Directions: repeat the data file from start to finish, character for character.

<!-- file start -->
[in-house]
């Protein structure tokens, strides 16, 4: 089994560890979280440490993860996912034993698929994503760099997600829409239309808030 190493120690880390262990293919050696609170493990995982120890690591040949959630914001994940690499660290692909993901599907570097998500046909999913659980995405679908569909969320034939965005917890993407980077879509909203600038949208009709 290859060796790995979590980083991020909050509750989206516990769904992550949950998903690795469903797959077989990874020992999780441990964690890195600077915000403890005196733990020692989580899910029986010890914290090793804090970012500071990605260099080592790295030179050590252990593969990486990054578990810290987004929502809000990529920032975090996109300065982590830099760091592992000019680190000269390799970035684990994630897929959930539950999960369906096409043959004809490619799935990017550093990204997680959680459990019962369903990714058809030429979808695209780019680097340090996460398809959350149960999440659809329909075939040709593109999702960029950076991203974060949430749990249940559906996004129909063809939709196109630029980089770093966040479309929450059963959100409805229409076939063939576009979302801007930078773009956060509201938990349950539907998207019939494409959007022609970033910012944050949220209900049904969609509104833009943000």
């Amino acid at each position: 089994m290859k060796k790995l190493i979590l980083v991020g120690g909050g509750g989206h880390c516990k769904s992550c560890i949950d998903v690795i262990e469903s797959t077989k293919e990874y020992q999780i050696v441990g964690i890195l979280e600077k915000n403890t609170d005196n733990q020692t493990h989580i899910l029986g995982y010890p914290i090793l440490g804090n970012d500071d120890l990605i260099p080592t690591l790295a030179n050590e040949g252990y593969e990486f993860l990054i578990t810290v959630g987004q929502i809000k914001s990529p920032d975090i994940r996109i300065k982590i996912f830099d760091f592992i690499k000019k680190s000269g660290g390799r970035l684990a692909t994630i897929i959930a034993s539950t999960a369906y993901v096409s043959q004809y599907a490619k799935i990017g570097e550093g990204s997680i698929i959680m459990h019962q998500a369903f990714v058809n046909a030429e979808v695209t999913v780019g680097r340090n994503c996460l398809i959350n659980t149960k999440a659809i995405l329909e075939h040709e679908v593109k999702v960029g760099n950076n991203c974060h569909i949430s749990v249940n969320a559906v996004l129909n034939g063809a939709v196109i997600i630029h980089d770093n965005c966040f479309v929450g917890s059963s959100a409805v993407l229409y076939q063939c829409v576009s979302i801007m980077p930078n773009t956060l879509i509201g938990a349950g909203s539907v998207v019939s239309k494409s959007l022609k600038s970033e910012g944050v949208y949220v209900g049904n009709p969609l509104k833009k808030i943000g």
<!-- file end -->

[in-house]
């Protein structure tokens, strides 16, 4: 089994560890979280440490993860996912034993698929994503760099997600829409239309808030 190493120690880390262990293919050696609170493990995982120890690591040949959630914001994940690499660290692909993901599907570097998500046909999913659980995405679908569909969320034939965005917890993407980077879509909203600038949208009709 290859060796790995979590980083991020909050509750989206516990769904992550949950998903690795469903797959077989990874020992999780441990964690890195600077915000403890005196733990020692989580899910029986010890914290090793804090970012500071990605260099080592790295030179050590252990593969990486990054578990810290987004929502809000990529920032975090996109300065982590830099760091592992000019680190000269390799970035684990994630897929959930539950999960369906096409043959004809490619799935990017550093990204997680959680459990019962369903990714058809030429979808695209780019680097340090996460398809959350149960999440659809329909075939040709593109999702960029950076991203974060949430749990249940559906996004129909063809939709196109630029980089770093966040479309929450059963959100409805229409076939063939576009979302801007930078773009956060509201938990349950539907998207019939494409959007022609970033910012944050949220209900049904969609509104833009943000």
């Amino acid at each position: 089994m290859k060796k790995l190493i979590l980083v991020g120690g909050g509750g989206h880390c516990k769904s992550c560890i949950d998903v690795i262990e469903s797959t077989k293919e990874y020992q999780i050696v441990g964690i890195l979280e600077k915000n403890t609170d005196n733990q020692t493990h989580i899910l029986g995982y010890p914290i090793l440490g804090n970012d500071d120890l990605i260099p080592t690591l790295a030179n050590e040949g252990y593969e990486f993860l990054i578990t810290v959630g987004q929502i809000k914001s990529p920032d975090i994940r996109i300065k982590i996912f830099d760091f592992i690499k000019k680190s000269g660290g390799r970035l684990a692909t994630i897929i959930a034993s539950t999960a369906y993901v096409s043959q004809y599907a490619k799935i990017g570097e550093g990204s997680i698929i959680m459990h019962q998500a369903f990714v058809n046909a030429e979808v695209t999913v780019g680097r340090n994503c996460l398809i959350n659980t149960k999440a659809i995405l329909e075939h040709e679908v593109k999702v960029g760099n950076n991203c974060h569909i949430s749990v249940n969320a559906v996004l129909n034939g063809a939709v196109i997600i630029h980089d770093n965005c966040f479309v929450g917890s059963s959100a409805v993407l229409y076939q063939c829409v576009s979302i801007m980077p930078n773009t956060l879509i509201g938990a349950g909203s539907v998207v019939s239309k494409s959007l022609k600038s970033e910012g944050v949208y949220v209900g049904n009709p969609l509104k833009k808030i943000g």